• Allen misplayed a puck behind his net, which rolled outside the trapezoid area and allowed Couturier to gather it before the goalie could return to his net. However, Couturier was not able to take advantage as none of his linemates were unable to fill the passing lane with a wide-open net.

• As part of their defensive structure, the Blues’ forwards are very committed to their backchecking duties, which was evident in the opening 20 minutes. The biggest hit came when Vladimir Sobotka leveled Couturier behind the net. Whether it’s accurate or not, and it usually favors the home team, the Blues outhit the Flyers 13-3 in the opening period.

• St. Louis dominated the first half of the period, but the Flyers bounced back in the latter half. The Flyers did a considerably better job of maintaining puck possession and not allowing the Blues to cycle the puck quite as much.

Lines, pairings and scratches

Forwards
Claude Giroux-Sean Couturier-Jakub Voracek
Travis Konecny-Valtteri Filppula-Wayne Simmonds
Jordan Weal-Jori Lehtera-Dale Weise
Taylor Leier-Scott Laughton-Michael Raffl

Defensemen
Ivan Provorov-Robert Hagg
Brandon Manning-Travis Sanheim
Will O’Neill-Mark Alt

Goalies
Michal Neuvirth
Brian Elliott

Scratches: Forward Matt Read (healthy), and defensemen Radko Gudas (upper body) and Shayne Gostisbehere (upper body).

It's back to school for Flyers prospect Noah Cates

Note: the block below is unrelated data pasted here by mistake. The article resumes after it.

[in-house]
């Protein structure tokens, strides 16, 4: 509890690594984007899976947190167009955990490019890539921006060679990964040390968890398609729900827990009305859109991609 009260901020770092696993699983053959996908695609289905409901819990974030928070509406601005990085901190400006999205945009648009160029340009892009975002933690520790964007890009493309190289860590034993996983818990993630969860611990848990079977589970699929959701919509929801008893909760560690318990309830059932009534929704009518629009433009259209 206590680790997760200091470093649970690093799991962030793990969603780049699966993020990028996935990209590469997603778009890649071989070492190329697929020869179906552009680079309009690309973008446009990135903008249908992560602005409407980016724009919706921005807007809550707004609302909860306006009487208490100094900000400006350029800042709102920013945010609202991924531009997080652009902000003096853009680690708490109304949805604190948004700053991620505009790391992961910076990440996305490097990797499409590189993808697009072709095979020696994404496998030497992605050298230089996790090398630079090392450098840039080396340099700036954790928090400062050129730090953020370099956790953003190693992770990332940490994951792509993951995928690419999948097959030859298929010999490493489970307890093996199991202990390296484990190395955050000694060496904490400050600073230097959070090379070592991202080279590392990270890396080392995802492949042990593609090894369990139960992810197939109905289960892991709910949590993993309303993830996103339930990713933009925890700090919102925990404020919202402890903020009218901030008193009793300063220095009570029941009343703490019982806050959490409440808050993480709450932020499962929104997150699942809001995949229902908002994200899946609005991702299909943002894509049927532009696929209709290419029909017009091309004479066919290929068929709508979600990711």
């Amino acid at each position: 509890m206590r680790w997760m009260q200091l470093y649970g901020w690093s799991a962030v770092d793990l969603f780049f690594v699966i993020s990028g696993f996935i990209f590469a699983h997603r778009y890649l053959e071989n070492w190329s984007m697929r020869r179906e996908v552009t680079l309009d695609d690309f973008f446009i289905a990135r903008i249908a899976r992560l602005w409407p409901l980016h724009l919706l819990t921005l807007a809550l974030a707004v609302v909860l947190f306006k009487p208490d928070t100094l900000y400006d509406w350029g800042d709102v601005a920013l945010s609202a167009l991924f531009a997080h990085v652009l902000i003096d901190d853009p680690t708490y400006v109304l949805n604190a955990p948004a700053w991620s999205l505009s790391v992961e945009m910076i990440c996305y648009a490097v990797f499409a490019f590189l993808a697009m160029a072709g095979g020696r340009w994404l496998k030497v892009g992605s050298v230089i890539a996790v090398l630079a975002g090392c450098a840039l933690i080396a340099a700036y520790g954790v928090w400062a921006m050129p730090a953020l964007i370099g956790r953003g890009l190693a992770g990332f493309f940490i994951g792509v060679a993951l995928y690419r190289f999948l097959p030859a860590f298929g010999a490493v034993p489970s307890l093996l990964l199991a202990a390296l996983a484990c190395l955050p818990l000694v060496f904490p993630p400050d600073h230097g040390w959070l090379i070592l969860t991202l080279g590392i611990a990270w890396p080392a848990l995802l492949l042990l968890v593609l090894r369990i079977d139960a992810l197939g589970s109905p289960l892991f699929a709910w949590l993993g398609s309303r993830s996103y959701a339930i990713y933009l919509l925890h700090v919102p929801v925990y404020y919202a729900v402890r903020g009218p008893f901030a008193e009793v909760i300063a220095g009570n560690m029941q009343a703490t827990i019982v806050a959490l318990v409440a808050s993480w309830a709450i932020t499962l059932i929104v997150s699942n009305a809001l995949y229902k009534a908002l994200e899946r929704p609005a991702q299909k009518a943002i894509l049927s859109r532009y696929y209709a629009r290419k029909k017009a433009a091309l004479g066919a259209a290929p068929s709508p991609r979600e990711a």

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Philadelphia Flyers

It's back to school for Flyers prospect Noah Cates

Noah Cates became a hit in high school.

His first year after graduation, though, he didn't exactly mind being away from the classroom. From Stillwater, Minnesota, Cates traveled south to Omaha, Nebraska, for a full season of USHL hockey with the Lancers.

A nice, little perk to the decision?

"No school that year for me, so that was fun just to play hockey," Cates said with a smile three weeks ago at Flyers development camp. "Develop, work on everything."

Despite not hitting the books, Cates, a 2017 fifth-round draft pick of the Flyers, learned a lot, gaining a knowledge base he'll use moving forward.

Because it's back to school.

In mid-to-late August, the 19-year-old is headed to the University of Minnesota Duluth to continue his education and hockey career with the 2018 national champions, where he'll be joined by his older brother Jackson Cates.

"Very excited," the younger Cates said.

A year away from home to prepare for the college hockey life did Cates well. He grew on and off the ice, which built confidence — especially important ahead of development camp, a world junior summer showcase and his freshman season.

"Just how to be a pro, show up every day," Cates said. "It's a long season but you have to be consistent — that was a big part for me. Consistently, doing the right thing, day in and day out.

"It's all about confidence. If you're confident you can play with those guys and that your body can hold up, you can do it. That's just a big part of it and what I developed this year."

Cates, a left winger with a true offensive skill set, came on strong after a feeling-out start to the season in which he totaled 14 points (six goals, eight assists) over his first 22 games. From then on, he broke out for 41 points (15 goals, 26 assists) in his final 38 contests, finishing second on the Lancers with 55 points (21 goals, 34 assists) in 60 games, while posting a plus-21 rating. 

"Second-half league for me, just got more comfortable with the team, the coaches, the league," Cates said. "The team did well, so I kind of fit in, did my part."

The offense has always been a part of Cates' game. Beyond the statistics, what truly stood out from the 2017-18 season was the added strength to his 6-foot-1 frame. Cates weighed 165 pounds at 2017 development camp. He said he started the year with Omaha at 170. Impressively, by season's end, he was a solid 180 to 185.